Pfeiffer told Computerworld that he believes taking the case to the Supreme Court will result in a clearer picture for those dealing with these types of cases (blocking sites) in the future. ‘We seek a clarification of whether we have a responsibility to help the stuff flowing through our networks, as we have no commercial interest in the individual sites,’ said Pfeiffer.

Pfeiffer also said that it makes ‘good sense’ to get as close as possible to the source of a problem. Indeed, if the Swedish authorities could close down The Pirate Bay, then there would be no need for Telenor to block anything at all, since there would be nothing to block.

Earlier this year Pirate Bay’s Peter Sunde told TorrentFreak that they are seriously considering suing the IFPI for unfair competition. ‘They have had a monopoly on distribution and we’re breaking that monopoly, and in turn they sue people that allow access to our distribution method,’ he told us at the time.

The IFPI is not scared of yet another confrontation. ‘Peter Sunde is welcome to sue us,’ Jesper Bay, the head of the Danish IFPI said when the news was announced. Ironically, one of the websites explaining how to get around the Danish blockade carries Jesper Bay’s name.

Taiwan Bans Torrent Sites, Brings in 3 Strikes for File-Sharers

Tuesday, April 28th, 2009

(Via TorrentFreak.)

Taiwan Bans Torrent Sites, Brings in 3 Strikes for File-Sharers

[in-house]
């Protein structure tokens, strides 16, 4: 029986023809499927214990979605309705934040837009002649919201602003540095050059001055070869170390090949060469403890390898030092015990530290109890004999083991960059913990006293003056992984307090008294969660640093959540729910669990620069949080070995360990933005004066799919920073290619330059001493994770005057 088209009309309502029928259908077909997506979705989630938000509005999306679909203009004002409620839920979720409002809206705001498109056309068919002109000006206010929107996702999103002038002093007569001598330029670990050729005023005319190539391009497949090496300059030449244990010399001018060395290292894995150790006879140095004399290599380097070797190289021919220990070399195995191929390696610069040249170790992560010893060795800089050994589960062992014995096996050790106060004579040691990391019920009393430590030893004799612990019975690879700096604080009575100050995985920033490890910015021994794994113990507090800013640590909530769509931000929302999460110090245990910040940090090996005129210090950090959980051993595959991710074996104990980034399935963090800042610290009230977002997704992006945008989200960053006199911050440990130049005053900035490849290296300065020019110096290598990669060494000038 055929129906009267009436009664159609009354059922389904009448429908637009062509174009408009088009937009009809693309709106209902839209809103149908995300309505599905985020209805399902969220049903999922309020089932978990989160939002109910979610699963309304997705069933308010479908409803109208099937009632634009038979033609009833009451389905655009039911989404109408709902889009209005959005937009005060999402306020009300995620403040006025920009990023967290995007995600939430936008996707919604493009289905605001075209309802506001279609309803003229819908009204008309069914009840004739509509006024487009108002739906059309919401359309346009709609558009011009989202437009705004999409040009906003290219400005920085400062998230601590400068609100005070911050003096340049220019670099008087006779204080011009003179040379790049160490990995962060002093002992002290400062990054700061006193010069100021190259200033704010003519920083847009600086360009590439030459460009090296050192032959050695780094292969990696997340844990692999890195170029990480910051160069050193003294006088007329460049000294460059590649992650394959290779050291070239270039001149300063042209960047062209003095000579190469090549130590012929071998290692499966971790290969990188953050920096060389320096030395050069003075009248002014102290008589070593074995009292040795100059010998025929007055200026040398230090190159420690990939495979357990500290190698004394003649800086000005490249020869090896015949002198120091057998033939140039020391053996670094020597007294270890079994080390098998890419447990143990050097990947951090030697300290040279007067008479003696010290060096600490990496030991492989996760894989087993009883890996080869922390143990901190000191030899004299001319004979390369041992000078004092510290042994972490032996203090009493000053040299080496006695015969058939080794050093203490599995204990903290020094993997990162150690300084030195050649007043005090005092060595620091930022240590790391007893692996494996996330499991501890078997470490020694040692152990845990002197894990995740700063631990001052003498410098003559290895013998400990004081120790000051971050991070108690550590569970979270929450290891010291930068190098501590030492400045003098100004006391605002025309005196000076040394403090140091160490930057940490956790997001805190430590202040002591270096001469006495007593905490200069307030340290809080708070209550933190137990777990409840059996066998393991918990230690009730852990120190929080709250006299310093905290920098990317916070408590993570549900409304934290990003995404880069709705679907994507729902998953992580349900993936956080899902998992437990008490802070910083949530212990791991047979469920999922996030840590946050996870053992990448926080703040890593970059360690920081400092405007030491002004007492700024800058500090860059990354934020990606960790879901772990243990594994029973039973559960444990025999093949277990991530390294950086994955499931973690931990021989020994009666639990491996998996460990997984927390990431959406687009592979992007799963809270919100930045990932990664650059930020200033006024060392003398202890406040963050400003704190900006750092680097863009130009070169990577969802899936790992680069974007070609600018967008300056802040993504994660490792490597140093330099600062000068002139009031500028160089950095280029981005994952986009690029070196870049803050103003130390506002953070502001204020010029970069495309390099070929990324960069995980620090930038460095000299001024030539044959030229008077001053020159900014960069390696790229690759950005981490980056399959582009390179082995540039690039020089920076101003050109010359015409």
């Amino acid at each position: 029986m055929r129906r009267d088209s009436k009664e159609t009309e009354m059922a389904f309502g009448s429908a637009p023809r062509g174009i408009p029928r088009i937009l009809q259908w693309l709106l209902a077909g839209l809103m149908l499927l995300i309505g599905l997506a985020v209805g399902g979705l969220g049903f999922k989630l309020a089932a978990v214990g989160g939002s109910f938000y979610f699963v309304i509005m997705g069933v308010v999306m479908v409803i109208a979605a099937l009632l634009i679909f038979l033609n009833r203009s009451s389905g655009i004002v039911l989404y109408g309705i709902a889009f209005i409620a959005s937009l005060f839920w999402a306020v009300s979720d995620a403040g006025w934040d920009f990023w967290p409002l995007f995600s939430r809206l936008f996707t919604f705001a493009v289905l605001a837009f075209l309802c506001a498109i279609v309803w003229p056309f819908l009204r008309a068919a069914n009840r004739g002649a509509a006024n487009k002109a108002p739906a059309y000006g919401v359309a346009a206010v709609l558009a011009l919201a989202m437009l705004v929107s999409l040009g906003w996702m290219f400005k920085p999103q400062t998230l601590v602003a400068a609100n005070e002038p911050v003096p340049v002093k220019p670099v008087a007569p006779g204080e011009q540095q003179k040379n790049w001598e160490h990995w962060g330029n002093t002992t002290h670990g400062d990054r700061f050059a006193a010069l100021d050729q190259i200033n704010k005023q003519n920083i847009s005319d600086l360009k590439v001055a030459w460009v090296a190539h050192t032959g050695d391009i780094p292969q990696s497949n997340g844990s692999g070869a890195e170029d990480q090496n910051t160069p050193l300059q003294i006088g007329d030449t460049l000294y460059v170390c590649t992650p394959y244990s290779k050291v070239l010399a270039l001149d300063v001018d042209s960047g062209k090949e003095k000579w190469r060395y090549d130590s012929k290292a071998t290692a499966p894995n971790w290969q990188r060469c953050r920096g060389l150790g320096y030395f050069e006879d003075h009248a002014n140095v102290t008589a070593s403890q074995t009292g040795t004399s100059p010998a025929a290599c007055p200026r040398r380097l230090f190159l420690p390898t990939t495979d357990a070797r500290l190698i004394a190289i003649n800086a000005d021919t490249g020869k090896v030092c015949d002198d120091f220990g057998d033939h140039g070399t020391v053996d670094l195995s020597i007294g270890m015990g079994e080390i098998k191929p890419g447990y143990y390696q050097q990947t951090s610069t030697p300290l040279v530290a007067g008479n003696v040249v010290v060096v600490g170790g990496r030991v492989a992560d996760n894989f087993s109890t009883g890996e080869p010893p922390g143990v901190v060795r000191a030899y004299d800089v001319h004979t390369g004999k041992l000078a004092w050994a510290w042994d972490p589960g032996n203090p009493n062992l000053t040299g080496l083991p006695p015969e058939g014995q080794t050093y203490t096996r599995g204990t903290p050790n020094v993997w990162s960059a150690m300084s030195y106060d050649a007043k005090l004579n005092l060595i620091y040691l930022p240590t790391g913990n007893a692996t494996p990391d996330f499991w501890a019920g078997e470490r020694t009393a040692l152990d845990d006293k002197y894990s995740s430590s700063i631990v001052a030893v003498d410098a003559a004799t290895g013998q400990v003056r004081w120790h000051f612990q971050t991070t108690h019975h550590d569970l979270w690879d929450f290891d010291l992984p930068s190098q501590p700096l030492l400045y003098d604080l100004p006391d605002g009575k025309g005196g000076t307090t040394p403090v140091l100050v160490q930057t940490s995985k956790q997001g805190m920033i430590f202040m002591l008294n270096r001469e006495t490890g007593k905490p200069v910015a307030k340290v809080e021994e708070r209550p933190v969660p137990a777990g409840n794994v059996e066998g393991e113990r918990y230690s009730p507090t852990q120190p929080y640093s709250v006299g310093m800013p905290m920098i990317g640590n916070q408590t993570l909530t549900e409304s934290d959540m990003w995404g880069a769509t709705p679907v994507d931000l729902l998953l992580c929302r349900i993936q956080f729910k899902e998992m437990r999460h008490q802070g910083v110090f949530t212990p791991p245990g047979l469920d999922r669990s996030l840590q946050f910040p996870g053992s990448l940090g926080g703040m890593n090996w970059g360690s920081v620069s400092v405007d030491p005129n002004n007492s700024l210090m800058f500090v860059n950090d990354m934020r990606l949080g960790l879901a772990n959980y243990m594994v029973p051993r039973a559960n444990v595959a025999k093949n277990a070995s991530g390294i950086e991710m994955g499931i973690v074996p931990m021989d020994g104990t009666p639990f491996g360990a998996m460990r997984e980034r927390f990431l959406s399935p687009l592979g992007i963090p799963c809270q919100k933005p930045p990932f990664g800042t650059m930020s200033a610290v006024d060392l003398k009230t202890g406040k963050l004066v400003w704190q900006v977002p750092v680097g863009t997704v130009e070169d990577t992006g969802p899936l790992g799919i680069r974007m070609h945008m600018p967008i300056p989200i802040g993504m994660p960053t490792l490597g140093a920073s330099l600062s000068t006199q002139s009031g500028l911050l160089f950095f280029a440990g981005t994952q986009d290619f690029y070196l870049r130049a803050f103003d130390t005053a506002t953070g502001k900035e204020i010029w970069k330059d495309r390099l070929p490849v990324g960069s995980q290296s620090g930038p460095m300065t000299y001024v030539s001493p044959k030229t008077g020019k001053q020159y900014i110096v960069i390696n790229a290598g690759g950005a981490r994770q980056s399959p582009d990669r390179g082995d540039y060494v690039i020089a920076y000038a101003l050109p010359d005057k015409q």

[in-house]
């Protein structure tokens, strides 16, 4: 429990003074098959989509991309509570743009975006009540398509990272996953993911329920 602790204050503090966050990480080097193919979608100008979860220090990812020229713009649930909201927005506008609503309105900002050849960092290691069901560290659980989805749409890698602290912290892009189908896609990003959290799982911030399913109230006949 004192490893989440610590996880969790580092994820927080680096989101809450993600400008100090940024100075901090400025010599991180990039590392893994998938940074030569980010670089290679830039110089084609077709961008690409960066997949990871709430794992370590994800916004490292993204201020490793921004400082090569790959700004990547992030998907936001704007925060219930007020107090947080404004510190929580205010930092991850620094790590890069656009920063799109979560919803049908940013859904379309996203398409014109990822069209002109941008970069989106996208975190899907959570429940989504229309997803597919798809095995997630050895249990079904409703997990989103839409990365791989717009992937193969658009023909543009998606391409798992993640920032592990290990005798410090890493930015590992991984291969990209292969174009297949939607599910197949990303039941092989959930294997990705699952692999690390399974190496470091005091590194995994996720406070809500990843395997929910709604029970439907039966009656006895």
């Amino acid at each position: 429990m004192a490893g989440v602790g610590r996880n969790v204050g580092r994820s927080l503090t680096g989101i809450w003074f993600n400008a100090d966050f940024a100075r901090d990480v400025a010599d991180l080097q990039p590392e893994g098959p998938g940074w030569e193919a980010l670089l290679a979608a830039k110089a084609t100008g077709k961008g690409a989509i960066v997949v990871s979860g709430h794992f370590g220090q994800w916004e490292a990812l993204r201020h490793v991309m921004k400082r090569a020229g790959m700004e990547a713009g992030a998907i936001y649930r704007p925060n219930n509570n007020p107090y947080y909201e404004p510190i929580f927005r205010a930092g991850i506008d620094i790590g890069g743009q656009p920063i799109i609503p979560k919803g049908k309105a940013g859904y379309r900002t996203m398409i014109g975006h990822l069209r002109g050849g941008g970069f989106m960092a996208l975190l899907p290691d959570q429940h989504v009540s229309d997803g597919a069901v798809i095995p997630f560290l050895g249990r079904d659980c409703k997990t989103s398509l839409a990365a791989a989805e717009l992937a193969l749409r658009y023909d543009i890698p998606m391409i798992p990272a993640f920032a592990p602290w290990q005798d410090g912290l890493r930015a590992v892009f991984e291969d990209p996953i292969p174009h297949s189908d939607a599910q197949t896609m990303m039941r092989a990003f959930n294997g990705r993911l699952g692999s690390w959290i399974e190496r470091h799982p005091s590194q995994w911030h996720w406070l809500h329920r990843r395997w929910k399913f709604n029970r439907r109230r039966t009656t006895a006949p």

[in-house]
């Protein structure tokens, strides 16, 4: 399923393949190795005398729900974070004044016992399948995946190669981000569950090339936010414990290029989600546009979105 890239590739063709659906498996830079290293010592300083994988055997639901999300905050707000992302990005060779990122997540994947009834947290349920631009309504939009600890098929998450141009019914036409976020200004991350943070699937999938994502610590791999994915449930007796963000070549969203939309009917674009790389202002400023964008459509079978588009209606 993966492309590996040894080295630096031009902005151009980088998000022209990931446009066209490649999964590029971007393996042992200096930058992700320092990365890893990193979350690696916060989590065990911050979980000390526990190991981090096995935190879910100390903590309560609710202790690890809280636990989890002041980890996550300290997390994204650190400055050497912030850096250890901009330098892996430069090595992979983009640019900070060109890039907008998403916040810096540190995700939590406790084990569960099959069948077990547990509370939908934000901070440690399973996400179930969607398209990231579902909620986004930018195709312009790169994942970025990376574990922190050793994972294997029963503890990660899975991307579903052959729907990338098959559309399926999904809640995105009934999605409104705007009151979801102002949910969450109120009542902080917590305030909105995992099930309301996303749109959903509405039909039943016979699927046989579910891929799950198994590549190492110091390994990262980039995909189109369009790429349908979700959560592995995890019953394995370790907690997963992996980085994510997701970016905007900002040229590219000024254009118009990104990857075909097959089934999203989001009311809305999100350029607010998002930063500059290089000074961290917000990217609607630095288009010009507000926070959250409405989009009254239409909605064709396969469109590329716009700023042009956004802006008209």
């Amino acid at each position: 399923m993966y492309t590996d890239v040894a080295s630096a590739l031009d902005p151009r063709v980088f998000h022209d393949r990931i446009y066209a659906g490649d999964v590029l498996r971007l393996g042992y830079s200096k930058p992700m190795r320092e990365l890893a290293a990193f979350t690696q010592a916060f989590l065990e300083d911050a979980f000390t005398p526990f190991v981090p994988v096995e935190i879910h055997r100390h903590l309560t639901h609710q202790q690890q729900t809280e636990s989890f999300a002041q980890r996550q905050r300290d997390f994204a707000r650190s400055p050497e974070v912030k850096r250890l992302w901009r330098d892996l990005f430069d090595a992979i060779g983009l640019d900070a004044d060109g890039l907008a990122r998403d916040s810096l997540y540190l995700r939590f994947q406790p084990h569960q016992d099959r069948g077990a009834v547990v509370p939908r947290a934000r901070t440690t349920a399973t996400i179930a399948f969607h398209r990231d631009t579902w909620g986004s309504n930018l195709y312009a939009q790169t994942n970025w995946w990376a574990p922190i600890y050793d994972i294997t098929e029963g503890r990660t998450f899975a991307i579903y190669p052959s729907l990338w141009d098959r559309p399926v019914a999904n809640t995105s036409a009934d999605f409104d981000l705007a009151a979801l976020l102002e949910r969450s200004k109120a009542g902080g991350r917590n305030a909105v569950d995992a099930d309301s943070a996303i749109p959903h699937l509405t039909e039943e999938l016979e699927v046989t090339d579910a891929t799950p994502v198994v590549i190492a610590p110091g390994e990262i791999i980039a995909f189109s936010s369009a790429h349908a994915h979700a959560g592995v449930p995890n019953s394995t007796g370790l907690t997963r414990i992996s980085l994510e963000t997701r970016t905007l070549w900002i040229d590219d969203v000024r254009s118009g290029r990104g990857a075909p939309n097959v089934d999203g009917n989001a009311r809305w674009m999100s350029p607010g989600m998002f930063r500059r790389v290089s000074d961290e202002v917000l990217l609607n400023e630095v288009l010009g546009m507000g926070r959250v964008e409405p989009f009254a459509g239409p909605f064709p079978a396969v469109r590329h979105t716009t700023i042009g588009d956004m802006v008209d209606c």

Yesterday Taiwan passed revisions to its copyright laws which hit file-sharing pretty hard. The amendment makes it a crime to use P2P technology to facilitate the distribution of copyrighted works online, which sounds like pretty bad news for Taiwanese torrent sites who previously operated in a legal gray area.

For ISPs, the legislation provides a double-edged sword. The plus side is that in future ISPs will be exempt from taking responsibility for the copyright infringing actions of their customers, under a DMCA-style ’safe harbor’ provision, coupled with a ‘takedown’ system for alleged infringing content.

The downside is ISPs will have to introduce a ‘3 strikes’ regime for subscribers accused of infringement by copyright holders. After the third ’strike’, the ISP can take a range of measures against the user including throttling or disconnection.

The ‘3 strikes’ regime in no way protects file-sharers from the copyright holders taking legal action against them, so they could face disconnection and a claim for damages. The change in the law is aimed squarely at heavy uploaders, not casual file-sharers.